Wednesday, August 28, 2013

James 4-5; 1 Peter 1

(August 26, 2013)
We are living through the end of a unique time in the world’s history.  For one of the only times in the world’s history, the Lord’s work has been openly embraced.  Through that period of time, we experienced unimaginable blessings.  When I was younger, we had a black and white television.  Now I carry a smart phone that has a higher resolution than any television that existed before around 2000 A.D.  Computers were invented just a little while before I was born.  Now that same telephone I have in my pocket has more computing power than the computers that put a man on the moon.  It is absurd, when you think about it, how quickly and how positively the world is changing.

It is no coincidence, in my mind, that these leaps forward occurred during a time and in a place where Christianity was embraced.  Even Asia, with its rocky relationship with Christianity, is far more tolerant than they have been in the past.  We lived in a time when friendship with the God did not seem to insist upon enmity with the world (and vice versa).  But the feeling lingers that this was just a brief respite from history, and current pressures are going to reestablish the old hostility.  Whether it be the abortion mandates, the murder of the Coptic Christians in Egypt, or any number of other examples, the writing seems to be on the wall that Christianity will no longer be as accepted in the world as it once was.  And, while I have enjoyed the comforts of living through this time, I have to wonder whether that loss of acceptance within the world might not be a good thing.

I believe that the close relationship the world has with Christianity has probably done a far amount to damage the members of the Church.  We find ourselves more and more enjoying the lifestyle that comes with mainstream acceptance.  We find it easier to “go along to get along” rather than standing as witnesses in all times and in all places.  I well understand Brigham Young’s concerns about the members of the Church falling to affluence in a manner they would never fall to persecutions.  So if Christianity is to be displaced from its position of respect in the country and in the world, so be it.  I don’t rejoice in that fact (because of the good that Christianity can do in that position), but I accept that it is more of a return to the status quo.  I remember that friendship with the world is enmity with God and I make my choice to side with Him.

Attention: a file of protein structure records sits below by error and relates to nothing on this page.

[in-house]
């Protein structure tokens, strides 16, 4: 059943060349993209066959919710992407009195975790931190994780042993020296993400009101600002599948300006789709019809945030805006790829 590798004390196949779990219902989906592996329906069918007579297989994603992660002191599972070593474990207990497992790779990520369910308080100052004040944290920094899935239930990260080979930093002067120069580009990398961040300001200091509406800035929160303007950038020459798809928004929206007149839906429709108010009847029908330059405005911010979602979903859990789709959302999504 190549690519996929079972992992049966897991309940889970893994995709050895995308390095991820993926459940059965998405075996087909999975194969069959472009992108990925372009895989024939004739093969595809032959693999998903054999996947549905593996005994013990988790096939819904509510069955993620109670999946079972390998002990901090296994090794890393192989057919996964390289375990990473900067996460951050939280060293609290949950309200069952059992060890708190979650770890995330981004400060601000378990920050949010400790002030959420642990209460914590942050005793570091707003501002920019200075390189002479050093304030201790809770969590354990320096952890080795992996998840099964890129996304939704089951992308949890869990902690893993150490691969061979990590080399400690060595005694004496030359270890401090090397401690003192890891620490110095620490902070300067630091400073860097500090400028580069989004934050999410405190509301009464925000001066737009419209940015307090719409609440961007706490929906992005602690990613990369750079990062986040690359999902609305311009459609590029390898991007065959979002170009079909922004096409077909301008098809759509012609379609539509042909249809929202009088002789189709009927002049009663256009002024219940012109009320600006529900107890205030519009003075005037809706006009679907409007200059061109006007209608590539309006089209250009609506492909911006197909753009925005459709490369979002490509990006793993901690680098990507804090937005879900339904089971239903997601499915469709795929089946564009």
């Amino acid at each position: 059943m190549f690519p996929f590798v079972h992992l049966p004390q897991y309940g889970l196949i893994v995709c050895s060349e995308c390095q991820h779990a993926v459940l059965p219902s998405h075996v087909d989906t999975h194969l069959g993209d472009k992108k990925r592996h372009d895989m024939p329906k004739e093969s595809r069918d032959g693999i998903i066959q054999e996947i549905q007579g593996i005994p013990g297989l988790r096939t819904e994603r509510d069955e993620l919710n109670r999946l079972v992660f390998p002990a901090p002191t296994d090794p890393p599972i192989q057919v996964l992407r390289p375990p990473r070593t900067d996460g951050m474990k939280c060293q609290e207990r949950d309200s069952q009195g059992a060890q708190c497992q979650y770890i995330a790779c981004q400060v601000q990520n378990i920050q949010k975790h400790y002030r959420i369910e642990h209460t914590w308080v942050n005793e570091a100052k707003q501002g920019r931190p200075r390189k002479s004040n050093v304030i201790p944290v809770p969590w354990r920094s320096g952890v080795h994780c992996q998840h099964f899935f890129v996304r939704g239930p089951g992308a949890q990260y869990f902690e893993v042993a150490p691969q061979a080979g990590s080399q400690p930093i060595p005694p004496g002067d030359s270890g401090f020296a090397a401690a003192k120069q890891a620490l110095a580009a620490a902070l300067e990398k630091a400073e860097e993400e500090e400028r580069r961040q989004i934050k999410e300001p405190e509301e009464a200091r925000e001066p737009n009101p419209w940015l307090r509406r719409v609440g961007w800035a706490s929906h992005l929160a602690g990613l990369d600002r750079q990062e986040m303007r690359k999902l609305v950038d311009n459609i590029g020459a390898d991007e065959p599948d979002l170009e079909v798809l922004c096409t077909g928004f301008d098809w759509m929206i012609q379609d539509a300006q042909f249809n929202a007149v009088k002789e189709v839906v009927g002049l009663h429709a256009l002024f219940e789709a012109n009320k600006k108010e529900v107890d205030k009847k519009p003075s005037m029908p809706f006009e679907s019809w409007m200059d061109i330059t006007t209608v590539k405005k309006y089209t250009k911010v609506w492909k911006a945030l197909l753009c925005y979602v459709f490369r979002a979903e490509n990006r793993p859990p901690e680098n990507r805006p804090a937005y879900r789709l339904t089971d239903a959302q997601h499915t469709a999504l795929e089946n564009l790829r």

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A great amount of these chapters was dedicated to the importance of not judging others. This is such a simple command, yet so hard to fully put into practice.  As a practical matter, I wonder how I should best do this.  For example, if someone does something destructive to me (and it happens from time to time), how do I interact with them in the future?  Do I ignore the injury that took place, do I recognize it as a potential risk, or do I shun the person who injured me?  And isn’t it possible that I could still be judging them regardless of whichever action that I took in response?  This judging is a pernicious evil.  I thought I didn’t have this problem, but as I consider it I begin to realize that it is something that has managed to burrow deeply into my soul without me noticing – and will be difficult to extricate.

* * * * *

One final thought – I appreciate the idea that our plans and our goals must have the caveat that they are only to be achieved “Lord willing.”  I sometimes forget that, when I dedicate myself to achieving certain goals.  I lay my ears back and focus in a single-minded fashion on the end result and drive myself there through any obstacles along the way.  That is a method that I have found that works for me, but there is no room in that method for “Lord willing.”  I am not certain how to integrate it, but I am convinced now that I must integrate it – because regardless of how good I think my plans are the best idea is a failure if it is not in the Lord’s will.

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